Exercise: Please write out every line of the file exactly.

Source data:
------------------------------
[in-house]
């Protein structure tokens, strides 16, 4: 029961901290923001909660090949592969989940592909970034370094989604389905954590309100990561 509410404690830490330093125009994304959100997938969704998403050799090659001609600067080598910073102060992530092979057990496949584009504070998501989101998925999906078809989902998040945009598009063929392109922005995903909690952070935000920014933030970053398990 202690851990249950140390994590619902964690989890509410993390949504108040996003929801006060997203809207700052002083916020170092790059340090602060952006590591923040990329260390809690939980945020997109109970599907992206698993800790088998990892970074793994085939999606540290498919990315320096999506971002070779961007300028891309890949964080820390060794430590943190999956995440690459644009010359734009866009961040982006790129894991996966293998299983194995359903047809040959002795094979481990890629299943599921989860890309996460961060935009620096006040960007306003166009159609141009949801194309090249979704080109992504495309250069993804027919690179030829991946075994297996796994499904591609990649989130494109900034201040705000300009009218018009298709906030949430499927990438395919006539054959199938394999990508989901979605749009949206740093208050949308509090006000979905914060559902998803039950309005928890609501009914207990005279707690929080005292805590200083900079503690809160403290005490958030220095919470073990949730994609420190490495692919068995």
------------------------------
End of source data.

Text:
[in-house]
């Protein structure tokens, strides 16, 4: 029961901290923001909660090949592969989940592909970034370094989604389905954590309100990561 509410404690830490330093125009994304959100997938969704998403050799090659001609600067080598910073102060992530092979057990496949584009504070998501989101998925999906078809989902998040945009598009063929392109922005995903909690952070935000920014933030970053398990 202690851990249950140390994590619902964690989890509410993390949504108040996003929801006060997203809207700052002083916020170092790059340090602060952006590591923040990329260390809690939980945020997109109970599907992206698993800790088998990892970074793994085939999606540290498919990315320096999506971002070779961007300028891309890949964080820390060794430590943190999956995440690459644009010359734009866009961040982006790129894991996966293998299983194995359903047809040959002795094979481990890629299943599921989860890309996460961060935009620096006040960007306003166009159609141009949801194309090249979704080109992504495309250069993804027919690179030829991946075994297996796994499904591609990649989130494109900034201040705000300009009218018009298709906030949430499927990438395919006539054959199938394999990508989901979605749009949206740093208050949308509090006000979905914060559902998803039950309005928890609501009914207990005279707690929080005292805590200083900079503690809160403290005490958030220095919470073990949730994609420190490495692919068995």